Low molecular weight heparins (LMWH) are a fairly new drug class that is similar to heparin but much easier to use. The drugs available in the U.S. are Dalteparin (Fragmin®), Enoxaparin (Lovenox®), and Tinzaparin (Innohep®). Using LMWH has two advantages over heparin:
The side effects of LMWH are very similar to heparin; however, HIT and osteoporosis are much less common. LMWH is more expensive than unfractionated heparin.
Warfarin (Coumadin®) is an anticoagulant pill that is taken by mouth. Patients are given warfarin for different reasons. Some patients may take warfarin for a few weeks; others will need to take warfarin the rest of their lives. The length of treatment depends on the reason why a patient needs anticoagulants.
Warfarin works by slowing down the process in the liver that uses vitamin K to make certain proteins (clotting factors) that cause clotting. Because it may take several days before warfarin becomes completely effective, heparin or LMWH is given concurrently until the warfarin is effective.
As with patients who take heparin, patients taking warfarin need to have their blood tested to see how well the drug is working and to be monitored for safety. This blood test measures how long it takes blood to clot, and is also called a prothrombin time, protime, INR, or clotting time. Because different labs use different methods to measure clotting time, the results of the test can vary. To make sure a doctor can correctly interpret this test, the results are reported with an INR number (International Normalized Ratio) that converts all clotting times to the same number. People who are not taking warfarin have an INR around 1.0 (usually between 0.8 and 1.2). Most patients on warfarin should have an INR between 2 and 3; this is considered their therapeutic range. In some patients, a higher or lower INR range is targeted. If a patient has an INR that is below their therapeutic range, the risk of clotting is higher; if a patient has an INR above the therapeutic range, the risk of bleeding is higher.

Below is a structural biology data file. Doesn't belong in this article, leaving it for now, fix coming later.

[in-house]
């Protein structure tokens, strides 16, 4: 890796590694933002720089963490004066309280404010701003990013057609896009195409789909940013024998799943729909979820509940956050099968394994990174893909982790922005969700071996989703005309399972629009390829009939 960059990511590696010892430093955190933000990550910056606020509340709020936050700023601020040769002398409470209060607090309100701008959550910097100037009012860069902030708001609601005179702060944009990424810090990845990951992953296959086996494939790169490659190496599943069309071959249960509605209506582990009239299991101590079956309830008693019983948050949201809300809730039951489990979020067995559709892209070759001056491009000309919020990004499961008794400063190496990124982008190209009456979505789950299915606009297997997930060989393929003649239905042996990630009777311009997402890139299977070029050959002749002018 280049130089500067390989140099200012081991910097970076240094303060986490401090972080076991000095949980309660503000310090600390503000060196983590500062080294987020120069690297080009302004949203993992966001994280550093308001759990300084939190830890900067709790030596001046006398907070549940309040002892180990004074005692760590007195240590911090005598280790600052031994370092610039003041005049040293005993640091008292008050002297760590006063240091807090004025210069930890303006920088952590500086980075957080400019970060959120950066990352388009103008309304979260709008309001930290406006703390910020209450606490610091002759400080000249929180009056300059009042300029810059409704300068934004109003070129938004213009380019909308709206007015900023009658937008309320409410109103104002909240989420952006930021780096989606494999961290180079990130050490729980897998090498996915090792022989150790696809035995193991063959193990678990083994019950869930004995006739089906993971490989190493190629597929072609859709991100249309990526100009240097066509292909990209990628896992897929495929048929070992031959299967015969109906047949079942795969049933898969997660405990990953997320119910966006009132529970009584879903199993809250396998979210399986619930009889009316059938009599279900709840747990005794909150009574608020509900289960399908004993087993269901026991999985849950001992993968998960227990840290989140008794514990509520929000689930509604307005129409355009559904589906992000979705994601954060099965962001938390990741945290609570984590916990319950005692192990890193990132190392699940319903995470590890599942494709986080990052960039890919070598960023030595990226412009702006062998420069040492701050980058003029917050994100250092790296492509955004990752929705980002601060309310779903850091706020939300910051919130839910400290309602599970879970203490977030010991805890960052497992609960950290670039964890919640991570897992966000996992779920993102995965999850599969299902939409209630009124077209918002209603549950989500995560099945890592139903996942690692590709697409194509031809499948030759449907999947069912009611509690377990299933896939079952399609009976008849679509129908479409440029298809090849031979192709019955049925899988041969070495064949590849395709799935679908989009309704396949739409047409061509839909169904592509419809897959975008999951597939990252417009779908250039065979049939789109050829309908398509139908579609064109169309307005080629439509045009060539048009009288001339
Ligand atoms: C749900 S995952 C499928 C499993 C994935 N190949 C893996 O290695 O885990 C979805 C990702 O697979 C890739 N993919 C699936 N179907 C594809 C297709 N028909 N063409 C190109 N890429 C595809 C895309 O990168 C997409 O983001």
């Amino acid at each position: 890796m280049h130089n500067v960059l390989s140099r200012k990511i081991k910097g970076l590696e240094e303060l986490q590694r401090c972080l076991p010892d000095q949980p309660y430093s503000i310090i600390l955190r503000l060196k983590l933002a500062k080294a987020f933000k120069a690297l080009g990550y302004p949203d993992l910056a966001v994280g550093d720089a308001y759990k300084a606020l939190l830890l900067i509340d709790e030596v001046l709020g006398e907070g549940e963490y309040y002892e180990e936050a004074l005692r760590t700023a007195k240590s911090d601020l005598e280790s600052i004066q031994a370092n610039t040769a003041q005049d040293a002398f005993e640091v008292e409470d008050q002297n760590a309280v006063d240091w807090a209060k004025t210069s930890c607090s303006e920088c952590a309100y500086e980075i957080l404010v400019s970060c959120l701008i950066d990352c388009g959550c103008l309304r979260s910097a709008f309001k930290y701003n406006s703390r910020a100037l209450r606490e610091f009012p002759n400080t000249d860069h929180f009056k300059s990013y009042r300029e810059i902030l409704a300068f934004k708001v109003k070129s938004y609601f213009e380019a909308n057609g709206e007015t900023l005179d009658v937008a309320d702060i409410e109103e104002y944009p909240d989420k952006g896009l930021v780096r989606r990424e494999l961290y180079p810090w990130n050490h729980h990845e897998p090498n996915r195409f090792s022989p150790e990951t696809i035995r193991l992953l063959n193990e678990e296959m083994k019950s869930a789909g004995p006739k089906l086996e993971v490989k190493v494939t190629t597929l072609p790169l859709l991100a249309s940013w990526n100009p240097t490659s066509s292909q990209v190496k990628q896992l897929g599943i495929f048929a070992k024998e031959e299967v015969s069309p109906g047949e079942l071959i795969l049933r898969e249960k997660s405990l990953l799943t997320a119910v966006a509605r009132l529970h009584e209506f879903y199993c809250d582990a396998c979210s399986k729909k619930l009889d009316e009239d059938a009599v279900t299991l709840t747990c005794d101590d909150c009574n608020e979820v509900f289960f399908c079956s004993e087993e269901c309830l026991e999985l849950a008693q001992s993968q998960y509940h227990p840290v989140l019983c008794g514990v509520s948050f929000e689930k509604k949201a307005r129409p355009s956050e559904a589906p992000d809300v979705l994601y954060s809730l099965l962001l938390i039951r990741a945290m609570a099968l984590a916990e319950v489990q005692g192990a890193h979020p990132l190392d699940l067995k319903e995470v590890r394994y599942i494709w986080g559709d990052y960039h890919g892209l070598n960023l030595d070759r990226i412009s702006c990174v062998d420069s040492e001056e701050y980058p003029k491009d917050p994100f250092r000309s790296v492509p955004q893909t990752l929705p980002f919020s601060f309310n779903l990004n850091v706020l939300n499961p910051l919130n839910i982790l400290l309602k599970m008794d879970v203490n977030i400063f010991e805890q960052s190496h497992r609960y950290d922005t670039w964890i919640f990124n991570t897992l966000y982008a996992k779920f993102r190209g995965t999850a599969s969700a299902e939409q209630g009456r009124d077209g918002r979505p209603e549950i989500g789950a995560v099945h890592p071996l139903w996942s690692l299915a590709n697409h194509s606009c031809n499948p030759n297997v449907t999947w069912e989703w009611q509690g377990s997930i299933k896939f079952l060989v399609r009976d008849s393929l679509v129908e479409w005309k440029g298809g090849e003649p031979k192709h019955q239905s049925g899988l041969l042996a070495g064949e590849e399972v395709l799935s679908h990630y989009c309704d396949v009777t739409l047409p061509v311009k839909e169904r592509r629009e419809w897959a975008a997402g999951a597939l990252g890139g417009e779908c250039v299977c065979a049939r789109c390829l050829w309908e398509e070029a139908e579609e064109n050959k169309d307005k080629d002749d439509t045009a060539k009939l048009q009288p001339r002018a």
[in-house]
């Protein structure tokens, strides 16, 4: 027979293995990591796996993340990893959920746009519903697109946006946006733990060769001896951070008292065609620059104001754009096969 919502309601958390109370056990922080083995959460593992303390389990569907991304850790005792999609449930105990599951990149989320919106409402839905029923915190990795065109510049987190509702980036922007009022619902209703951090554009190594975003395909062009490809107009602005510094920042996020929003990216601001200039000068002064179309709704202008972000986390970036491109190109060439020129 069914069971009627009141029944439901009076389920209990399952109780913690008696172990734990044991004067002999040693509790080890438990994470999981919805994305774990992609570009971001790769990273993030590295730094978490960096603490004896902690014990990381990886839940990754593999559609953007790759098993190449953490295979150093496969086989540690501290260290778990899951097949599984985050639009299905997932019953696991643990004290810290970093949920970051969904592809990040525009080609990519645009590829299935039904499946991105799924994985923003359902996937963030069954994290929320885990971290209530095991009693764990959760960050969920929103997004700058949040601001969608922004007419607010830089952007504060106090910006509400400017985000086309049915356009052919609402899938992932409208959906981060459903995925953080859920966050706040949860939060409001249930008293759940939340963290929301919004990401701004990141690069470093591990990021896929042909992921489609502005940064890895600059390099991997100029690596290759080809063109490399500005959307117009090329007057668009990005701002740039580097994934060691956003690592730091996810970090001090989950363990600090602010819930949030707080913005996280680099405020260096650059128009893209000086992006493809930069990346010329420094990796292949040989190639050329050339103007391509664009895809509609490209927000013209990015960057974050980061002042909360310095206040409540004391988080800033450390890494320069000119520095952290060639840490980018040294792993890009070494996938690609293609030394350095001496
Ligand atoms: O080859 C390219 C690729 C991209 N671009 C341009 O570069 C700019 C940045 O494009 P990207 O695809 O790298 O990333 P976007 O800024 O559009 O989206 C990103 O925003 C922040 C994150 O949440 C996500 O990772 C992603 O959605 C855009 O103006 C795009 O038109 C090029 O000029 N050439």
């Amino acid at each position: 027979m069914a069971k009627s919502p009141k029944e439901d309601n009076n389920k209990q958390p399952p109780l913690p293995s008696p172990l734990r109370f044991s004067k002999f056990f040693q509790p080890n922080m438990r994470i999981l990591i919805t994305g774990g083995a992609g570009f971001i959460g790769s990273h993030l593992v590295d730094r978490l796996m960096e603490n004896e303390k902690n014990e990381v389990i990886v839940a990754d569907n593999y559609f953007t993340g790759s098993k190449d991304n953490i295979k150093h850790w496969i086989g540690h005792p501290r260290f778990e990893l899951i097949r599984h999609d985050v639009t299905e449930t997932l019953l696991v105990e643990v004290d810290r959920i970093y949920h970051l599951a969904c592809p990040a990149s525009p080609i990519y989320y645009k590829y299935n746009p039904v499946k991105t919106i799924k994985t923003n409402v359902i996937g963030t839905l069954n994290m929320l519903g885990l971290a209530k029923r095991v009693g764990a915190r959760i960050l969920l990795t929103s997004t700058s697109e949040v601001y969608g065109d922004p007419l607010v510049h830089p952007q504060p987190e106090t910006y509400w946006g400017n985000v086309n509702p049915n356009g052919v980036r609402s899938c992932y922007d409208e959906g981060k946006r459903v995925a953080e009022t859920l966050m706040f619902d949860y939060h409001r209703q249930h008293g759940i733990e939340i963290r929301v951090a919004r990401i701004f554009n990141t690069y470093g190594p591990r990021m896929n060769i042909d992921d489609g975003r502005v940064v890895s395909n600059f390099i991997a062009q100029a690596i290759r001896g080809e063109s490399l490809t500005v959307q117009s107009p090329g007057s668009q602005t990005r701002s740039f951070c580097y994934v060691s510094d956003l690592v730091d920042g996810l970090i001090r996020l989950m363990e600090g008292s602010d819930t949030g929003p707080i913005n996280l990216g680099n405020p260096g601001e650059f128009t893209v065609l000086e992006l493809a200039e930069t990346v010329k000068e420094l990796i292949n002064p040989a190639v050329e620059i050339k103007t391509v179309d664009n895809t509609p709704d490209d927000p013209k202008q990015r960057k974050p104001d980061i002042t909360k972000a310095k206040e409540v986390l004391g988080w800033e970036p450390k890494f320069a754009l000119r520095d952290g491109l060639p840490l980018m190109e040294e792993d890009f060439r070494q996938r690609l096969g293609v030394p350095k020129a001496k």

When patients first start warfarin, they may get their blood tested two or three times a week. Once patients are on a regular dose of warfarin, they may go as long as 4 weeks between blood tests, but ongoing monitoring of the INR is required as long as the patient remains on warfarin.
Bleeding is the most common side effect of warfarin. Other side effects include headache, rash, hair loss, skin necrosis, purple toe syndrome, and elevated liver enzymes. Sometimes these side effects will go away over time; however, it is important to discuss any of these side effects or unusual symptoms with your health care provider.
Permission to reprint this material has been granted by the National Alliance for Thrombosis and Thrombophilia (http://www.stoptheclot.org/).
Last Reviewed: Nov 17, 2008
Elizabeth A Varga, MS, CGC
Clinical Assistant Professor of Pediatrics
College of Medicine
The Ohio State University